These gave you no insight into Destiny’s world or characters, they were just mindless busywork. Destiny 2 instead gives us Adventures. On a surface level, you can think of these as three or four patrol missions strung together, though this time with full voice-acting throughout, and the odd large-scale setpiece battle that wouldn’t feel too out of place in the campaign. They feel like they fall somewhere between a patrol and a story mission, and they’re far more grounded in the worlds they inhabit than Destiny 1’s patrols ever were; you’ll always understand what you’re doing and why, and you’ll probably learn a bit more about the characters around you and the places in which they’ve made their homes. Whereas Destiny‘s patrols told you nothing about anything, Adventures are not only more engaging to play on a moment-to-moment basis, they also serve to enrich Destiny 2‘s worlds.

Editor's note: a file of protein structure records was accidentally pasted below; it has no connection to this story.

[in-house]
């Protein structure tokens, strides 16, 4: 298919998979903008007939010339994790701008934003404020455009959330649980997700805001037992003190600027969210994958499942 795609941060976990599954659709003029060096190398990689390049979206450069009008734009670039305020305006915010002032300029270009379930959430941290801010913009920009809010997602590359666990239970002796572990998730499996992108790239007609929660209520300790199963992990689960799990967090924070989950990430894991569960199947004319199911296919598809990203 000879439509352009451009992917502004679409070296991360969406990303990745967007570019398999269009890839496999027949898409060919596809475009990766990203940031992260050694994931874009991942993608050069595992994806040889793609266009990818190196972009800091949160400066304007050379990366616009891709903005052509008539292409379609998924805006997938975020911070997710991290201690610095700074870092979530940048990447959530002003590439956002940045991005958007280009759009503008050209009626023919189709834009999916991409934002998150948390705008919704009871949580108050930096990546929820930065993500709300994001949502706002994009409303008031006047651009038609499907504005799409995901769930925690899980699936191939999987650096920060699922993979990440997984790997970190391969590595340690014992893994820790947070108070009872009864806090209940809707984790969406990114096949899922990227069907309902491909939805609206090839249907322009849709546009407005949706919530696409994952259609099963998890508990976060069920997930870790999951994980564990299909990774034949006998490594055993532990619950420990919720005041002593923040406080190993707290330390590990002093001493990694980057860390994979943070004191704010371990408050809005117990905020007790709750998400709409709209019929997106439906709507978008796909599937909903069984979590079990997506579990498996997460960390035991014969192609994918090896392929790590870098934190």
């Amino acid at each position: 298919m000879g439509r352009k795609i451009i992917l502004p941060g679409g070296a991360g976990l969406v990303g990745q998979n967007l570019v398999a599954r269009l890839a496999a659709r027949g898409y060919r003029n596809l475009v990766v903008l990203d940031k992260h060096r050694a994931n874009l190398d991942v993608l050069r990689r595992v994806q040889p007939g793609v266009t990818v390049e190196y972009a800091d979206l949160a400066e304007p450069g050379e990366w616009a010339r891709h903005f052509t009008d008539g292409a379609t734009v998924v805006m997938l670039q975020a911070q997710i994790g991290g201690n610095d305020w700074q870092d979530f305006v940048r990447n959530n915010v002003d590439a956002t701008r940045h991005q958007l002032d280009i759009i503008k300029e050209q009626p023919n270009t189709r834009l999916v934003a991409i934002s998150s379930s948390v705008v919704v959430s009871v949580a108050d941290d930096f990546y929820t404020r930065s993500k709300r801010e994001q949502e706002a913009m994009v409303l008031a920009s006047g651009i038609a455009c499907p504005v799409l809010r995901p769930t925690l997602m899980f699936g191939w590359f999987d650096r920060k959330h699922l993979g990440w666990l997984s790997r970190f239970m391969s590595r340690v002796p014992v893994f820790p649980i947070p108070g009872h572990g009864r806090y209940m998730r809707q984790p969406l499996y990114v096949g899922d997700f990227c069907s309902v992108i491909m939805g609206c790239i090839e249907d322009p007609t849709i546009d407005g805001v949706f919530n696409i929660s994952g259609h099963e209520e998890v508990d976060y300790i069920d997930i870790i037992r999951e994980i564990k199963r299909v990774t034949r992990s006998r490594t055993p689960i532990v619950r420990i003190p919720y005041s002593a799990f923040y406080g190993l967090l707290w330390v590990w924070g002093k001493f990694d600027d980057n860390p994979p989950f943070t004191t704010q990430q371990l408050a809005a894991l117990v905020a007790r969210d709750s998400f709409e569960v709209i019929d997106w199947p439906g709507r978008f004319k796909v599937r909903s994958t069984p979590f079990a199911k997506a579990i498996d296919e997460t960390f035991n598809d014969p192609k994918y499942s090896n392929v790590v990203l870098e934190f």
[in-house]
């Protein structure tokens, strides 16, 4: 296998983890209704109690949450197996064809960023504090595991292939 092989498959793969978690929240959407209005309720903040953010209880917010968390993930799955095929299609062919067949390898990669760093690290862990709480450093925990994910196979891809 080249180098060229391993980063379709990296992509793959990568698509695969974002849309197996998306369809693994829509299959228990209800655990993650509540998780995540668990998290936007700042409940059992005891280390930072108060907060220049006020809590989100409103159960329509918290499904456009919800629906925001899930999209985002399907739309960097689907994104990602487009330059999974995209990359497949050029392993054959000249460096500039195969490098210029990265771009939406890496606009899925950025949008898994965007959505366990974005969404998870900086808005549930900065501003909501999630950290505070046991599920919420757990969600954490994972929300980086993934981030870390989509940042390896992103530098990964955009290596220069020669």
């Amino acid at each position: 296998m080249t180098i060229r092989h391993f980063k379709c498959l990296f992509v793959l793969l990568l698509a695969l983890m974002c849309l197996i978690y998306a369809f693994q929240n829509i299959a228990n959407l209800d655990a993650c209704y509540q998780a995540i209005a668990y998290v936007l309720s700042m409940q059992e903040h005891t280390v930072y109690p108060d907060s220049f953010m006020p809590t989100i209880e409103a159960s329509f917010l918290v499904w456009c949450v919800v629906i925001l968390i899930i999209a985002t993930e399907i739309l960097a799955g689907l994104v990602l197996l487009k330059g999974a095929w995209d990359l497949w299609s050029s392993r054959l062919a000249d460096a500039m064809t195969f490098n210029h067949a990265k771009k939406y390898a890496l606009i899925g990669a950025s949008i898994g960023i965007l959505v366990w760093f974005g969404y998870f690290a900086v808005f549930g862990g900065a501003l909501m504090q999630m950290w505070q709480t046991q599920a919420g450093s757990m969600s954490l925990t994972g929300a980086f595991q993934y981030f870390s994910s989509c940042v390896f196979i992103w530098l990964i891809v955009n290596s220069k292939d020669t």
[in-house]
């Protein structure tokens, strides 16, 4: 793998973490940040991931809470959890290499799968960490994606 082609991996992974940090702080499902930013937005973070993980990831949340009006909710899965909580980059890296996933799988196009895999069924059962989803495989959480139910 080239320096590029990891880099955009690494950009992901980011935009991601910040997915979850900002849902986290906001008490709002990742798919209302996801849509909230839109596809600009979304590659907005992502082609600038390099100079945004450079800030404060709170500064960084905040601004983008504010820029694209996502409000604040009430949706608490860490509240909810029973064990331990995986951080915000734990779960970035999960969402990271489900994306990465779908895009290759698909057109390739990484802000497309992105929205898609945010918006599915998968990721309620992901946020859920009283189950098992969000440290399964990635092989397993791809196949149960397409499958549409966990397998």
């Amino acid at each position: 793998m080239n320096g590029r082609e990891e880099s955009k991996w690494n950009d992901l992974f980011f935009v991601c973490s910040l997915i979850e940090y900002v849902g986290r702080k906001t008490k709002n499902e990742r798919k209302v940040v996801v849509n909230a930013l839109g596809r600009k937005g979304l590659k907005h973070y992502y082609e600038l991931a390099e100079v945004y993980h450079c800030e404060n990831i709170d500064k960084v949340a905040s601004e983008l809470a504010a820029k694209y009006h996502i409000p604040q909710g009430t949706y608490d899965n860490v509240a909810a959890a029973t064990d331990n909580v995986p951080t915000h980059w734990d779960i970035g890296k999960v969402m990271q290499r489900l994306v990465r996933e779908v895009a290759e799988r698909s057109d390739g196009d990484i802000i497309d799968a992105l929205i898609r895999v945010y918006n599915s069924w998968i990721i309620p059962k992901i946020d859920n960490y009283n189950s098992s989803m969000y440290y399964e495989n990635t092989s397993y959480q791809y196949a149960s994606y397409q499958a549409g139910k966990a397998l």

[For clarity, Destiny 1-style patrols do eventually return in Bungie’s new game, tied into a sidequest late in the campaign, giving you repeatable, quick content to farm. While Adventures can apparently be reset by talking to each zone’s resident NPC, story missions are one-and-done this time out.]